Tuesday, February 17, 2009

Lennon Song: Imagine

This post-Beatles song by John Lennon has many interesting facts associated with its long history. It was recorded on June 23, 1971 and released on Imagine on September 9, 1971 in the U.S. and on October 8, 1971 in the UK. Its origin is in dispute. Some have claimed that Lennon's use of the word "Imagine" in "I'll Get You" spurred the composition. Others say that the word "imagine" appeared frequently in Yoko's poetry (her book Grapefruit). It is the A Side to "It's So Hard."

Lennon acknowledged that the song was intended to criticize capitalism, religion, and nationalism. Despite it's verse on imagining "no heaven," the song transcended any original criticism of the song and has become Lennon's unofficial anthem and is widely played all around the world and is considered an anthem, above all, for peace. The song was also the inspiration for Lennon's imaginary country of peace--Nutopia--where anyone could claim citizenship regardless of where he or she lived.

Besides the controversy over the song's sentiment about religion, it has been criticized frequently for advocating the abandonment of possessions even though its author was worth over a hundred million dollars. Lennon responded by saying that he was advocating an abandonment of mental possessions and outmoded ways of thinking. This criticism seems overtly trivial since Lennon was obviously making a philosophical statement and merely suggesting that people try to envision a world with different values.

Lennon's opening piano chords have become famous and recognizable in hundreds of cultures. The song was produced on the Apple label by Phil Spector, with suggestions from Yoko Ono.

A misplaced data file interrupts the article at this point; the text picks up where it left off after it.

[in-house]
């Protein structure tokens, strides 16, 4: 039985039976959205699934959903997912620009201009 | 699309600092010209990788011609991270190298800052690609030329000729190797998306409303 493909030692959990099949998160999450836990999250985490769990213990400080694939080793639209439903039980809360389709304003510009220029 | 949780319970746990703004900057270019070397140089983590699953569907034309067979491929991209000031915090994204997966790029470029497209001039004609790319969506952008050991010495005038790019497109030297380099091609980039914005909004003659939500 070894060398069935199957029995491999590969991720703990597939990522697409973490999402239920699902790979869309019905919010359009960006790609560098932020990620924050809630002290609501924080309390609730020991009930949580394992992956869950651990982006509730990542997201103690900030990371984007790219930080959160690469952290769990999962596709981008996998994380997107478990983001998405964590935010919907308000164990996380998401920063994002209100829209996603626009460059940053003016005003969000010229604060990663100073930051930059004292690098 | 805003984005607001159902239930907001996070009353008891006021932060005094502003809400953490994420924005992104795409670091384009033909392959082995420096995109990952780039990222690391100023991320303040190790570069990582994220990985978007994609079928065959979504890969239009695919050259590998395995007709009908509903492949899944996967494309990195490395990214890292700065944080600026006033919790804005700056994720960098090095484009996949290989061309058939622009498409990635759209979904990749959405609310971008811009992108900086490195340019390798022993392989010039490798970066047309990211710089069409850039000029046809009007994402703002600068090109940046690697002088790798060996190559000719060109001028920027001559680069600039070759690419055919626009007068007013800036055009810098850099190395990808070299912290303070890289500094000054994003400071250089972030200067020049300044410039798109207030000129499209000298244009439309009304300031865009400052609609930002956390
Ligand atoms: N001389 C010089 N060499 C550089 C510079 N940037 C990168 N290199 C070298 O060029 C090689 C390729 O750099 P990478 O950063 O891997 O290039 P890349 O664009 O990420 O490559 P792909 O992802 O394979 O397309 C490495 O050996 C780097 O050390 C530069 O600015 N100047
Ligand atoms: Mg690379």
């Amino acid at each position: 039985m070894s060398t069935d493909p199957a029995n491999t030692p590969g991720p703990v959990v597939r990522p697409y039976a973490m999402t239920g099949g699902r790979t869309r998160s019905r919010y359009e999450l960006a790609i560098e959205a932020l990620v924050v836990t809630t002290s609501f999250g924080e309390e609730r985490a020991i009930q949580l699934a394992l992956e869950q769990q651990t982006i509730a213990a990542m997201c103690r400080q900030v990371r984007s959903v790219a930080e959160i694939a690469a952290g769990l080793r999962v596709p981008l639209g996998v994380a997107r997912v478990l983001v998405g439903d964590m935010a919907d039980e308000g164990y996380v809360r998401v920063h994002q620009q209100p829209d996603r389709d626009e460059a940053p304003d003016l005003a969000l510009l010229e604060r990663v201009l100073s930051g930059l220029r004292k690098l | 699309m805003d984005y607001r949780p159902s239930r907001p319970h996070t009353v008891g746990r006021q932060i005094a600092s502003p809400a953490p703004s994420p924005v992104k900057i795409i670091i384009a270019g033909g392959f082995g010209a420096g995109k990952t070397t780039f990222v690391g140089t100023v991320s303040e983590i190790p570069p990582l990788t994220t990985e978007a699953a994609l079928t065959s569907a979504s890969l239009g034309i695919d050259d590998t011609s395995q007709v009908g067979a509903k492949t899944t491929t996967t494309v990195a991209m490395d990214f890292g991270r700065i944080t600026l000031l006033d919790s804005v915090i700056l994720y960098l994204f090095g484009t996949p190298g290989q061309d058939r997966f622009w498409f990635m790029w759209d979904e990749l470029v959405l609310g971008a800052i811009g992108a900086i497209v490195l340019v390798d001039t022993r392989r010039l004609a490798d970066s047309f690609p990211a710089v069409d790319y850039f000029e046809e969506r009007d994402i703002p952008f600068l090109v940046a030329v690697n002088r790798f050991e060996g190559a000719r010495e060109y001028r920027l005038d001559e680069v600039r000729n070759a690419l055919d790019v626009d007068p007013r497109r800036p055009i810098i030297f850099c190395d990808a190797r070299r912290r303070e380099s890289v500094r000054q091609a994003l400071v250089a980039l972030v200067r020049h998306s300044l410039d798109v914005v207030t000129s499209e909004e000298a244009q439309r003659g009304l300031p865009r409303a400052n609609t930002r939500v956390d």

Several dozen artists have covered the song since it was first recorded. Among the many are Ray Charles, Joan Baez, Diana Ross, Jefferson Starship, Dolly Parton, Blues Traveler, and Avril Lavigne. The song is frequently featured in movies and television shows.

The word "Imagine" is written in the middle of the Strawberry Fields monument in Central Park in New York City, about a hundred yards from the Dakota Building, where John and Yoko lived at the time of his death.

The promotional video made for this song in the early 1970s shows John and Yoko, dressed in white, in an all-white room as John plays a white piano while Yoko opens one window shudder at a time, allowing more and more light into the room to symbolize the dawn of hope.

Rolling Stone named the song as #3 on its all-time list of greatest songs.

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